Things have really gotten behind here at Arts of Darkness... It took me awhile, but here are the films I watched during December 2013:
The Uninvited (1944) Lewis Allen [1:39] 2x
Lewis Allen’s The Uninvited is a film rich in atmosphere, yet despite its elegant gothic-horror cinematography, it works better as a mystery. You could think of it as something of a companion piece to Hitchcock’s Rebecca, but it ultimately lacks the suspense, strong writing and underlying sense of dread in that film. In many ways The Uninvited has not aged well, but for the time, it was one of the first films to take the supernatural seriously. Know also that my opinion is in the minority: Martin Scorcese (among others) considers The Uninvited one of the scariest movies of all time.
Life of Pi (2012) Ang Lee * * * 1/2 [2:07]
Life of Pi almost works as an exceptional film but one of its greatest strengths turns out to be its Achilles’ heel. If you’ve read the book, you’ll understand what I’m about to say next. (SPOILERS) A fantasy writer I know called Life of Pi a great example of an anti-fantasy and I think he’s onto something. The whole point of film, especially at the end, is that all the fantastic things Pi described in his narration actually happened. Lee’s vision (and especially his special effects) works against him in that the film is, in many places, so obviously fake. The effects are gorgeous, but they’re too gorgeous. We know they’re special effects (I’m not even talking about the scenes with the tiger, but the nighttime and underwater effects.), but had those scenes been more natural, we might wonder up to the very end whether Pi’s entire story were manufactured or real. A small thing? Maybe, but it kept me from liking the film as much as my heart wanted to.
Hard Eight (1996) Paul Thomas Anderson [1:41]
Paul Thomas Anderson is one of my favorite directors and is also responsible for one of my all-time favorite films, Magnolia (1999), so the fact that it took me 17 years to watch his very first film is something of a mystery to me, but I’m glad I finally saw it. Many of the typical Anderson themes are present in his first outing: trust, betrayal, reconciliation and more. The second half of the film doesn’t hold together as well as the first (mainly due to some of the actions centered around the Samuel L. Jackson character), but it’s definitely worth your time. Anderson always is.
Lord of the Rings: The Two Towers (2002) Peter Jackson [3:42] 2x
This is technically a rewatch, but it’s also the first time I’ve seen the film in blu-ray or in its extended edition, both of which are spectacular. There’s not much else to say about this one that hasn’t already been said.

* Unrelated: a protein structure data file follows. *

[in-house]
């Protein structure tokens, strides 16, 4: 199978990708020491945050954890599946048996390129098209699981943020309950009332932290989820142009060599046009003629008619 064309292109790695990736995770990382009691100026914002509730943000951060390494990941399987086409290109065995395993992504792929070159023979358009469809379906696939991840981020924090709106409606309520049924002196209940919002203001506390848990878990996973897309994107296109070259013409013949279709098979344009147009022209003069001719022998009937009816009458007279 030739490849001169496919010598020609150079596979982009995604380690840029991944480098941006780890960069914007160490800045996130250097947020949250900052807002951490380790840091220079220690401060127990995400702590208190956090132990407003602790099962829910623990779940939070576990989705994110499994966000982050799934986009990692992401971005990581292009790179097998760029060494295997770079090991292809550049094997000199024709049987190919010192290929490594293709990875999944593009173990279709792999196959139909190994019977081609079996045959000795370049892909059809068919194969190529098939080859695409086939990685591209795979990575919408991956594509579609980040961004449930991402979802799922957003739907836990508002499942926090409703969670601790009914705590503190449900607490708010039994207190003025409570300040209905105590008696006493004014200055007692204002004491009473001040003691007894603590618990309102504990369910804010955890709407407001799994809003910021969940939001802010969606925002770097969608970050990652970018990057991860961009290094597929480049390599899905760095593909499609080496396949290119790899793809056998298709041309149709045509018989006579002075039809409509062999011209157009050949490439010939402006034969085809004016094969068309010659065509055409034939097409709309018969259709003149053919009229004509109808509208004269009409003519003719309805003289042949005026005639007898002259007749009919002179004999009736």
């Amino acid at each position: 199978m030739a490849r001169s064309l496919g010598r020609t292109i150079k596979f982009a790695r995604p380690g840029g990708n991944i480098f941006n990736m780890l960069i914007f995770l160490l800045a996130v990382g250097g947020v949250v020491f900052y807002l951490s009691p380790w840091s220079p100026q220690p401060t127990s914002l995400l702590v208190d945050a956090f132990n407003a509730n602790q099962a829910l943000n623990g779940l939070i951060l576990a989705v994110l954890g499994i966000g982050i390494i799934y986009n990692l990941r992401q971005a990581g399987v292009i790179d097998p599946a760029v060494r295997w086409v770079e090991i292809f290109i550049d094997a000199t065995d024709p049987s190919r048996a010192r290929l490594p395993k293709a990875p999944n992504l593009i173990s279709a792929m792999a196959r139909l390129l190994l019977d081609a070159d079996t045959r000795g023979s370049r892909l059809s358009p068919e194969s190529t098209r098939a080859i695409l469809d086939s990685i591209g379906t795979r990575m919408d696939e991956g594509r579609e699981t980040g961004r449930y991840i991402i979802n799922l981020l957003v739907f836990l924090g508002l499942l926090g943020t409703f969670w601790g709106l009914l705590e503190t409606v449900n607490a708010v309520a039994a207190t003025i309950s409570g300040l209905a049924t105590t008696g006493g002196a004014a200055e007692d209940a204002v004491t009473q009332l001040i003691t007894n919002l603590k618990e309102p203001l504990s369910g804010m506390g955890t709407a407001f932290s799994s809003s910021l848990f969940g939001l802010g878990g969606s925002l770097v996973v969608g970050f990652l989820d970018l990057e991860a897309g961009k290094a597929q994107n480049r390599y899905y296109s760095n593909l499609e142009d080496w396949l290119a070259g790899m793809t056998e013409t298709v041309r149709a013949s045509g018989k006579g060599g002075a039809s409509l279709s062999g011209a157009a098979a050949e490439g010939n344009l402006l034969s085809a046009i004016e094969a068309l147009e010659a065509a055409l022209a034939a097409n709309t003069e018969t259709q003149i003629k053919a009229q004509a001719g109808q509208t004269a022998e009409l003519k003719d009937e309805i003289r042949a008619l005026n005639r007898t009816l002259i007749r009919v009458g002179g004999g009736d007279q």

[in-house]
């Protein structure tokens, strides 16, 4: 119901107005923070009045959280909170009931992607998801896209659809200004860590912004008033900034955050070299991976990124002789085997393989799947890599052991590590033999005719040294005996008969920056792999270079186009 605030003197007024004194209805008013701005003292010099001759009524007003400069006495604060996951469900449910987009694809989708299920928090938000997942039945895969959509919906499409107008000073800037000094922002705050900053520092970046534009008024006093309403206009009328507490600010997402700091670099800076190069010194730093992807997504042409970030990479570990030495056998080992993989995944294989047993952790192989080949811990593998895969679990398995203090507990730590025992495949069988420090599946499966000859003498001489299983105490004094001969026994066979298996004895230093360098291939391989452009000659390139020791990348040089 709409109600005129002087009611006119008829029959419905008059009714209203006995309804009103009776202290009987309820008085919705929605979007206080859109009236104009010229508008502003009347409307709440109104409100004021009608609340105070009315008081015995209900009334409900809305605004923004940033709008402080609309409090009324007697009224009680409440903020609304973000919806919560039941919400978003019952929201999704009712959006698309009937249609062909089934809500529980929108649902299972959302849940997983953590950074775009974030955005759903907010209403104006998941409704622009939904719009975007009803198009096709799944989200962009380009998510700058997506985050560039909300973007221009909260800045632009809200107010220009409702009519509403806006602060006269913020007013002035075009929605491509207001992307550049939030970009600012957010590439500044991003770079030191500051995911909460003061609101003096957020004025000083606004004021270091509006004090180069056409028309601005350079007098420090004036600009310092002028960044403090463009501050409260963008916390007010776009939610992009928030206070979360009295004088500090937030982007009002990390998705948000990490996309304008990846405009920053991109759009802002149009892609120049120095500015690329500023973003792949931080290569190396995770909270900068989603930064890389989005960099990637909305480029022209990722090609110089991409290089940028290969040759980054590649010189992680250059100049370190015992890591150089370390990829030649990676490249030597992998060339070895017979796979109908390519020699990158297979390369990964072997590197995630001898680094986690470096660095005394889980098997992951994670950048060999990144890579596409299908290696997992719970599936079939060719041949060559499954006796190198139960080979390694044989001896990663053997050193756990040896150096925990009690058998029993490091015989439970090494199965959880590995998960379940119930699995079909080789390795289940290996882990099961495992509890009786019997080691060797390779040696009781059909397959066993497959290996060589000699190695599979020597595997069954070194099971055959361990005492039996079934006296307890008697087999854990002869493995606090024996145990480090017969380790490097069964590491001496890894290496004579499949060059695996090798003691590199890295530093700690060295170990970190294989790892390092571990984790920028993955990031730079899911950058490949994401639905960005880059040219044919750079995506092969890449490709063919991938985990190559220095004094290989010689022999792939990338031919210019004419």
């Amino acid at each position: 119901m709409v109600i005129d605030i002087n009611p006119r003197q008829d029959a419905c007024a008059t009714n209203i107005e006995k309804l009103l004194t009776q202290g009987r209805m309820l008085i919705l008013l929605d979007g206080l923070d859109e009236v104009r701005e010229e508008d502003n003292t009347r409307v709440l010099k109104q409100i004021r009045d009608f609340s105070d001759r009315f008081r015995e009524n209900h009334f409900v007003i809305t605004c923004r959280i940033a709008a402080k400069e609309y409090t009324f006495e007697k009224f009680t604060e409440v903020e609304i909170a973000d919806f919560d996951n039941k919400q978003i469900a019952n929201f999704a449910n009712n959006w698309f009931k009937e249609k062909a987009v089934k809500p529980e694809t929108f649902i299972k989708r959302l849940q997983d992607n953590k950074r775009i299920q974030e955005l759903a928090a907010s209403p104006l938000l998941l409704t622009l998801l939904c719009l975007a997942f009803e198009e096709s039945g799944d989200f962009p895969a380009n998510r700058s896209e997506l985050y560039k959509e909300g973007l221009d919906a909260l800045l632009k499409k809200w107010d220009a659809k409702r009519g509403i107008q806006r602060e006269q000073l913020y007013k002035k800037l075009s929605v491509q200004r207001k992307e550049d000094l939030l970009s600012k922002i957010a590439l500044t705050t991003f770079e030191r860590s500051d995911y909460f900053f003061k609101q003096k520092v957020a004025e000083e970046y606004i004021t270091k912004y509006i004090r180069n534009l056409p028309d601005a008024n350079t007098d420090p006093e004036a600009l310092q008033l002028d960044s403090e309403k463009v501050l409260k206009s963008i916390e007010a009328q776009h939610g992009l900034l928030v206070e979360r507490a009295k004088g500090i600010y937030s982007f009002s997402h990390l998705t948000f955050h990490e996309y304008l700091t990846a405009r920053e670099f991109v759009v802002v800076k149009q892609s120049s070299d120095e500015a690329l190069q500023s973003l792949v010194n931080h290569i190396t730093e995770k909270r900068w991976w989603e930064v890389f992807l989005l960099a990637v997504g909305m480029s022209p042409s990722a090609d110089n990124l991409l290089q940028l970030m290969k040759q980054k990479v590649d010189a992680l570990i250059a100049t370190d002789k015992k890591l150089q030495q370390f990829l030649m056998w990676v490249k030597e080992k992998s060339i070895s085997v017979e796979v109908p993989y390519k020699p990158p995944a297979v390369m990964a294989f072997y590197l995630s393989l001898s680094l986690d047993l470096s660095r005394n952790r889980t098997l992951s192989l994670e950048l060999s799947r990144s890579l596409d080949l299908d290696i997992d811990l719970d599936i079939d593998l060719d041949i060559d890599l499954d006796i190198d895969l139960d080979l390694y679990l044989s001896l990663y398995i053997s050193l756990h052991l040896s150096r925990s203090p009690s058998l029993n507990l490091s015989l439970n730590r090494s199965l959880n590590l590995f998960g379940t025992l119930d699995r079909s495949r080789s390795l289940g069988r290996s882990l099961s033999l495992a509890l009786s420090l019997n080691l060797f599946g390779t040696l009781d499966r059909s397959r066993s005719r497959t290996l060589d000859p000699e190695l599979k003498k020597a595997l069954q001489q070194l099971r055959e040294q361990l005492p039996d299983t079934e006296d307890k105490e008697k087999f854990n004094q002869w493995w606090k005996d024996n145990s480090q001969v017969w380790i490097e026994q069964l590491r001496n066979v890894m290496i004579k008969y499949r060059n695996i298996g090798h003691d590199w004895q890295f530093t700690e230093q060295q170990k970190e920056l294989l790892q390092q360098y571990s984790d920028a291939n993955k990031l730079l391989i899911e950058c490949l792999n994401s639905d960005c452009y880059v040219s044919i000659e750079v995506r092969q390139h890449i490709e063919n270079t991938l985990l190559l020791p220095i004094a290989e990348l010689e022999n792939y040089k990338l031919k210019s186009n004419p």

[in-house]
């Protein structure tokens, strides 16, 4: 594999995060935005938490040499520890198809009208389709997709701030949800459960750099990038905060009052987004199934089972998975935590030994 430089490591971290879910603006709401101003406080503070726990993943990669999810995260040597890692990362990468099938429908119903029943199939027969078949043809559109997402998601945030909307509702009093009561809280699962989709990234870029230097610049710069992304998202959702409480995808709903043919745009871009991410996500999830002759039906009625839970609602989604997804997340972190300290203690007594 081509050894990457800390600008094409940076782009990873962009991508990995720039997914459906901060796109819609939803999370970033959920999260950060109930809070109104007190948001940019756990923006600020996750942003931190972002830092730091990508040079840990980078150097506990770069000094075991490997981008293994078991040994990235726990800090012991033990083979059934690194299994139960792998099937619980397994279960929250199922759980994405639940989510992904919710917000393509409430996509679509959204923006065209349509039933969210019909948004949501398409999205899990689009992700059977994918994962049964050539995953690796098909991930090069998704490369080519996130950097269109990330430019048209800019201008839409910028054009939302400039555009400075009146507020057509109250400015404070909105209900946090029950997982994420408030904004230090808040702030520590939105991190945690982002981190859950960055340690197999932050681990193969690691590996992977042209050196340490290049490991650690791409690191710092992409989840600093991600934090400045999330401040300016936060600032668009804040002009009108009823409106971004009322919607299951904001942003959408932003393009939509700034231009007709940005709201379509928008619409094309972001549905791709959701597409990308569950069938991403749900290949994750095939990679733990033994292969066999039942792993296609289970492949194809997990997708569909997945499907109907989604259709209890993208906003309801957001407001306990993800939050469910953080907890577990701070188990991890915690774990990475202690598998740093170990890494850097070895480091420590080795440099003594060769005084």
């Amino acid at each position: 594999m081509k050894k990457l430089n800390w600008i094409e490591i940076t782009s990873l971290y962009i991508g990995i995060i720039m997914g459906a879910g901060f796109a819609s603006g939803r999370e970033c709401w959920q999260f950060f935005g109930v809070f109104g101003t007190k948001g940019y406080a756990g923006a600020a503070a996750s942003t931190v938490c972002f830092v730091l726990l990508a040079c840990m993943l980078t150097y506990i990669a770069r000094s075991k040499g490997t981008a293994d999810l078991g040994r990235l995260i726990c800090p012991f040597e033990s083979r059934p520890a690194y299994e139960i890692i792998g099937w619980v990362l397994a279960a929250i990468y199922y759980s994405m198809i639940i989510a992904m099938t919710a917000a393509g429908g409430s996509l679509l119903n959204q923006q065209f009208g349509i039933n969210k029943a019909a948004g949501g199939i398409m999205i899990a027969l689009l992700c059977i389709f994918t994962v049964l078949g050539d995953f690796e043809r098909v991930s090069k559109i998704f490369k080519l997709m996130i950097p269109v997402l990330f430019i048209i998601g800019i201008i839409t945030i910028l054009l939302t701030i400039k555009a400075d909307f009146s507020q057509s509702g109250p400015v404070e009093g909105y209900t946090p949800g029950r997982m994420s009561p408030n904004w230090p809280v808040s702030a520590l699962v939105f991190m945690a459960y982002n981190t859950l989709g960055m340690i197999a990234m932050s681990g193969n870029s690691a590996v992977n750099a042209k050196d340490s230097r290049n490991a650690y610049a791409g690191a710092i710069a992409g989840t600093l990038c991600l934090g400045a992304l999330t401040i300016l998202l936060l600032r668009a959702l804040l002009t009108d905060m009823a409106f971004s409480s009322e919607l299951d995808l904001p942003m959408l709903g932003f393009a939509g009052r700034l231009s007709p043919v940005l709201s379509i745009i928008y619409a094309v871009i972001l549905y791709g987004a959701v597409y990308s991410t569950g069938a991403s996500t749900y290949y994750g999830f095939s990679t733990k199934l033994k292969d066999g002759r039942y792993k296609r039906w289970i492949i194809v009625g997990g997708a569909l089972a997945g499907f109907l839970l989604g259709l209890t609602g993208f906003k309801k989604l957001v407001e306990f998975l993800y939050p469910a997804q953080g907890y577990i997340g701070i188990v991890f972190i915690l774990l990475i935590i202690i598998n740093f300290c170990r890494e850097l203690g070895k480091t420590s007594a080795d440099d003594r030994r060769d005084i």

Dredd (2012) Pete Travis [1:35]
I recently heard a podcaster say that Dredd is the most faithful comic book adaptation he’s ever seen. I can’t really comment on that, since I’ve never read the Judge Dredd comics, but if the podcaster means that the film is true to the action, pacing and layout of a comic book, he may be right, but it’s really not fair to compare two different mediums. Dredd is filled with action, violence and blood, but it’s clear from the first frame that these elements are meant to be translated as comic book action, violence and blood. The story is simple and fairly effective, sometimes visually interesting, but otherwise pretty forgettable.
Shadow of a Doubt (1942) Alfred Hitchcock [1:47] 3x
Shadow of a Doubt is often called Hitchcock’s personal favorite of all his works and it’s easy to see why. Not only does the film bring together the stark contrasts of light and dark with Teresa Wright as the wholesome small-town girl-next-door and Joseph Cotten as the uncle with a deadly secret, it’s also an astute examination on the nature of evil and the philosophy of crime. It’s also, unfortunately, a film that rarely gets talked about when discussing Hitchcock’s best. After all these years, Cotten’s matter-of-fact monologue about how middle-aged widows (“Horrible, faded, fat, greedy women”) deserve to die, Charlie (Teresa Wright) counters, “They’re alive! They’re human beings!” Cotten turns to the camera with a frigid gaze and says, “Are they? Are they, Charlie? Are they human or are they fat wheezing animals, hmm? And what happens to animals when they get too fat and too old?” Wow.
Stalker (1979) Andrei Tarkovsky [2:43]
I’m still trying to wrap my head around this film by the Russian master Andrei Tarkovsky. The plot involves an unusual, closely guarded area called “the Zone,” which is almost impossible to navigate due to its unstable shifting landscape. The laws of physics don’t quite work there and one can only journey through the zone with the aid of a guide or “stalker” (which is nothing like the word “stalker” in our modern parlance). The stalker agrees to lead two men into the zone, and specifically to “the Room,” an area inside the zone containing a presence that grants entrants their greatest desire. The film examines philosophy, religion, the nature of good and evil and much more, yet without being pedantic or preachy. The level of suspense in this film is extraordinary and Tarkovsky’s visuals are simply stunning. You could talk about this one for hours. Or years.
So tell me what you enjoyed last month....